Featured Stories Hot 20 - Would reducing the dangers of Daytona also reduce its...

Hot 20 – Would reducing the dangers of Daytona also reduce its thrills?

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We want drivers and fans to be safe. We want action that is anything but safe. It might sound hypocritical, but deep in our hearts, we know it to be true.

Talladega concerned some drivers. Kyle Busch says it was “pretty dangerous for all us drivers.” That may have been true. He also said it “wasn’t very exciting.” That is false. For fans, watching drivers inches apart at up to 200 mph, where disaster is only a sneeze away, is pretty damned exciting.

Personally, it is the threat of a wreck that is more exciting than the actual carnage. The boys and girl are doing something I do not have the ability to perform nor, to be honest, the courage to attempt. It appears to be dangerous and, according to Kyle, that is because it is.

We want the danger. Yet, we also want to see Kyle climb out of his Xfinity car unscathed at Daytona. We wanted to see Dale Earnhardt, Adam Petty, and Kenny Irwin Jr. step out of their wrecks. We want to see the crushing hits in the NFL, but it appears their helmets cannot prevent the devastation of long-term brain injuries. We want the fights and the hard hits of the NHL, yet the mounting evidence of long-term head trauma has brought rule changes to make the sport safer.

Does reducing the danger also reduce the excitement for the fans? It has to. Hall of Famers Sprague Cleghorn, Eddie Shore, Rocket Richard, and Gordie Howe would have had to play differently to avoid lifetime suspensions in today’s NHL. Some used their sticks, some their elbows, and some just beat the crap out of their opponents. Seeing a receiver take the hit just as he receives the ball, slamming straight to the ground or doing mid-air flips upon impact, is a great visual, but it has to take a toll on the human being involved. Does anyone remember Lawrence Taylor’s sack of Washington Redskins quarterback Joe Theismann that broke the pivot’s leg in two places? Pretty amazing. Pretty devastating. For safety sake, change is required, change is happening, and more change is coming.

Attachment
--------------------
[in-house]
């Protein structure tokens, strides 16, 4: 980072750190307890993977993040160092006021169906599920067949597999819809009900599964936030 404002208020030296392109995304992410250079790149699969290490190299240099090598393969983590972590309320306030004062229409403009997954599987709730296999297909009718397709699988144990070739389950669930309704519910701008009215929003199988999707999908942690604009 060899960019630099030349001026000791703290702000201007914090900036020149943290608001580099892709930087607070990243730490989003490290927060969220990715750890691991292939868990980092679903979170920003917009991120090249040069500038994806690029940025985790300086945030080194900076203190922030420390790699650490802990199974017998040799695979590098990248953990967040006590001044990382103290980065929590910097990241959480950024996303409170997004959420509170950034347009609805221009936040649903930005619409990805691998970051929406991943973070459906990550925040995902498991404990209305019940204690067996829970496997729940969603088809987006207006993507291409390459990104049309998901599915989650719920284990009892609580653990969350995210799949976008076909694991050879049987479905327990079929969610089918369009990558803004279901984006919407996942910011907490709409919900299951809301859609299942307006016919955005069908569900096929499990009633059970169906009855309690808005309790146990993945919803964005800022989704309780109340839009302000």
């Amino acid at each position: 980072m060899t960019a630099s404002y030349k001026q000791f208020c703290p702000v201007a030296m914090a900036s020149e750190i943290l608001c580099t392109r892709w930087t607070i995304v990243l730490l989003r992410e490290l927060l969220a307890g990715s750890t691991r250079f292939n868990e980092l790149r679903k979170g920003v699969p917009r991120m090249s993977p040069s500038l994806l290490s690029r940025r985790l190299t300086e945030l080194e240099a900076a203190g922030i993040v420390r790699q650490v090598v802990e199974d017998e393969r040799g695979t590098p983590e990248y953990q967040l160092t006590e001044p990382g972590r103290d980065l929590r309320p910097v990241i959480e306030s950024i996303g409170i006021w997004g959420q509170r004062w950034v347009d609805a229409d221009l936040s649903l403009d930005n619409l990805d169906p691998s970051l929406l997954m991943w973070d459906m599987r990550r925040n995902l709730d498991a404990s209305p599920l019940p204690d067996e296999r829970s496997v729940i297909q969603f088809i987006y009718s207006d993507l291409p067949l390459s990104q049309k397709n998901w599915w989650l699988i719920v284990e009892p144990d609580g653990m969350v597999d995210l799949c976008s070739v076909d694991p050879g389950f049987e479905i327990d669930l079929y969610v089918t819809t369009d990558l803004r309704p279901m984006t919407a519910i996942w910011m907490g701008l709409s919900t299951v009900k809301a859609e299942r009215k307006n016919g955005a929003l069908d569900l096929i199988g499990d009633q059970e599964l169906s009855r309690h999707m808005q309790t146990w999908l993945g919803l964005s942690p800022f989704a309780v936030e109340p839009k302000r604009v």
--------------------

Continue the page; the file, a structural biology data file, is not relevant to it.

Deaths have happened in most sports, but very few at the highest level. Ray Chapman of the Cleveland Indians died in 1920 after being struck in the head by a pitched ball. Bill Masterton of the Minnesota North Stars struck his head on the ice and died in 1968. In football, AFL players Howard Glenn and Stone Johnson died in the 1960’s due to neck injuries. Chuck Hughes of the Detroit Lions suffered a fatal heart attack in a game in 1971. Then there is professional boxing. Then there is motorsports.

Joe Weatherly, Fireball Roberts, Tiny Lund, J.D. McDuffie, Neil Bonnett, John Nemechek, and Carlos Pardo remind us that we cannot build more durable humans, nor dismiss the heartbreak of their loss. Pit road is safer, yet only after the Southern 500 in 1960 cost the lives of mechanics Paul McDuffie, Charles Sweatlund, and official Joe Taylor. We lost crewman Randy Owens at Talladega in 1975. Yet, we liked the excitement of those old cars, the open faced helmets, and the speeding down pit road. We still do, but not at that price.